Heartburn Sufferers Need
To Learn About Their Pain
By Adam Pasick

NEW YORK - You probably have no idea why that hot dog doesn't sit well in your stomach " and chances are, you look for the quick-fix when you feel pain.
Corbis Doctors say people use over-the-counter drugs to ease discomfort instead of changing eating habits
Sufferers of heartburn aren't aware of many of the causes of their uncomfortable condition, according to a new study, and many "are unlikely to be willing to modify their lifestyles because easy access to safe and effective [drug] therapy."
But there are numerous triggers for heartburn other than an extra-spicy order of pad thai, including alcohol consumption, smoking, pregnancy, stress, obesity and even reclining after a meal. And most heartburn sufferers surveyed for a study in Monday's Archives of Internal Medicine were unaware that such behaviors can precipitate heartburn.
Heartburn occurs when gastric acid surges from the stomach to the esophagus because the muscle between them " known as the esophageal sphincter " relaxes. Sufferers commonly experience pain behind the breastbone, extending to the throat and neck. The condition is often caused by consumption of certain foods.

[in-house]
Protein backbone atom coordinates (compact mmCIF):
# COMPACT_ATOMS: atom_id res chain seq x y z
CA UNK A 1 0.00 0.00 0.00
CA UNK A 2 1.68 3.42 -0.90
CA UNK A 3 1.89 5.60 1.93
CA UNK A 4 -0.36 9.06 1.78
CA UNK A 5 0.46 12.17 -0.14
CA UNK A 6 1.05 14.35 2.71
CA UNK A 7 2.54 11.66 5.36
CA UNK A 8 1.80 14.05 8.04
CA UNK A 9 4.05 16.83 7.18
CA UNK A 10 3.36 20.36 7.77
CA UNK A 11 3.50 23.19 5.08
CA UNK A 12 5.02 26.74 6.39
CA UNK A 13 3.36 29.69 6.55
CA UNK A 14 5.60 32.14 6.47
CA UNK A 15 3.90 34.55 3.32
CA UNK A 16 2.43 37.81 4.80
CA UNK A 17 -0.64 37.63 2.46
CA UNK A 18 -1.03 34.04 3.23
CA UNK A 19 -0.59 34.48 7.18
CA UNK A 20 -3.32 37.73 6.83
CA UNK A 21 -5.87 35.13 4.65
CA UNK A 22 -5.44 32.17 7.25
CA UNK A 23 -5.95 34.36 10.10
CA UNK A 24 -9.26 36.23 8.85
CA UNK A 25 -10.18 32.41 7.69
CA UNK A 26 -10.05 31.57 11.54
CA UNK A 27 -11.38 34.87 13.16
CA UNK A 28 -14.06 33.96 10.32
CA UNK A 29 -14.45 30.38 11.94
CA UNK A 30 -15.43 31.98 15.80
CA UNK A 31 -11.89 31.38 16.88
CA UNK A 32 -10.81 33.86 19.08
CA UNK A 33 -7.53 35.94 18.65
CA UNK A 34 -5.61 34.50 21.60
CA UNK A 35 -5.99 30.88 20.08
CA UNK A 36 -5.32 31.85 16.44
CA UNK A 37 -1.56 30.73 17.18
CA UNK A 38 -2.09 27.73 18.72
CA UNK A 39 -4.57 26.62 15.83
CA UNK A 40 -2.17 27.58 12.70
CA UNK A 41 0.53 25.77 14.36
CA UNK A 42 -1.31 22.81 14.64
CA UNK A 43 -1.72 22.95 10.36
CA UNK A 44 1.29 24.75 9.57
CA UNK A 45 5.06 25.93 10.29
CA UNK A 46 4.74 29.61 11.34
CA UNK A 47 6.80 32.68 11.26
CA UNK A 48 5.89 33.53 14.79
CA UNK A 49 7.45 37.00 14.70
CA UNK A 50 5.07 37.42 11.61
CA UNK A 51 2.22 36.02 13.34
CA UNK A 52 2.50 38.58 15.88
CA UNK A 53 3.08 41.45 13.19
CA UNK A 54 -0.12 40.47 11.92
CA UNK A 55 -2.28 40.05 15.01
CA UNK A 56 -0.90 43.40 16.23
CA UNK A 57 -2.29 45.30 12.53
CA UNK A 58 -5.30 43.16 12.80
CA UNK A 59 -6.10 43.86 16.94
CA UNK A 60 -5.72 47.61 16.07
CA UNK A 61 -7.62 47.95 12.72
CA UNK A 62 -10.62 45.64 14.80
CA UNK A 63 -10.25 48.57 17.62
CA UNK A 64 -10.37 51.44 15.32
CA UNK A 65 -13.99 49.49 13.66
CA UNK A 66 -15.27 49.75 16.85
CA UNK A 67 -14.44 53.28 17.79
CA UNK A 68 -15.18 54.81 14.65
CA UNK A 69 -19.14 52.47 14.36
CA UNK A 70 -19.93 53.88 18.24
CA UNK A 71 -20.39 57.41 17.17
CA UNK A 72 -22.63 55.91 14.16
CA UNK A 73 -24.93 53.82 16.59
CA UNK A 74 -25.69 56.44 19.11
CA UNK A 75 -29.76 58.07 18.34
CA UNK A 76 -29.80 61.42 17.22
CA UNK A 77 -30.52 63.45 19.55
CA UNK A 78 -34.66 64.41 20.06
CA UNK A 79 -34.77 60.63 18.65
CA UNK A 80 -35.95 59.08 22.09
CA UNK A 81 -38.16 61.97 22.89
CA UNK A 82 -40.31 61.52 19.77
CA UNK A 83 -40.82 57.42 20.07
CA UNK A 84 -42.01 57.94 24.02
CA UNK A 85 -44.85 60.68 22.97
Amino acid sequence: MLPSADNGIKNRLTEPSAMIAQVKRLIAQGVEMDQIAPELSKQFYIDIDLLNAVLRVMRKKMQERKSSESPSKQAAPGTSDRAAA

Different Bodies, Different Irritations
To see just how much people would burn for the foods they yearn for, traveled to a hot dog stand in midtown Manhattan.
New York City resident Nicole Williams, kielbasa in hand, said hot dogs don't give her any trouble but any kind of red sauce invariably gives her heartburn " not surprising, as tomatoes and other acidic fruits can aggravate the condition. Williams is cautious to avoid such foods. "I don't want any chemicals in my body that will cause heartburn," she said.
Hitting the hot dog stand might be a quick hunger fix, but it can hurt
For Tony Curbella, who we happened upon eating two dogs with onions and ketchup, consuming alcohol during meals is sure to trigger an episode of heartburn. But rather than avoiding the combination, he resorts to antacids to quell the fire.
With relief only a pill away, experts say that it may be difficult to convince many heartburn patients to cut back on certain foods, cigarettes or alcohol. But taking heartburn drugs, although usually safe, is not without risks, including allergic reactions and drug interactions.
The lure of heavily marketed heartburn drugs like Zantac and Pepcid " whose advertisements seem to tell people, "Hey, go ahead and get the enchilada!"" may obscure the fact that modifying diet and behaviors can be much more healthy than relying on a pharmaceutical cure, said Larry Sasich of the consumer advocacy group Public Citizen.
"I'm amazed that people would pay the money and place themselves at risk " albeit one that's very small " when they may be able to just change their eating habits," he said.
Sasich added, "Most any physician would say the modification of dietary habits is the thing that should be tried first. If pepperoni pizza before bed gives you heartburn, maybe you should avoid it."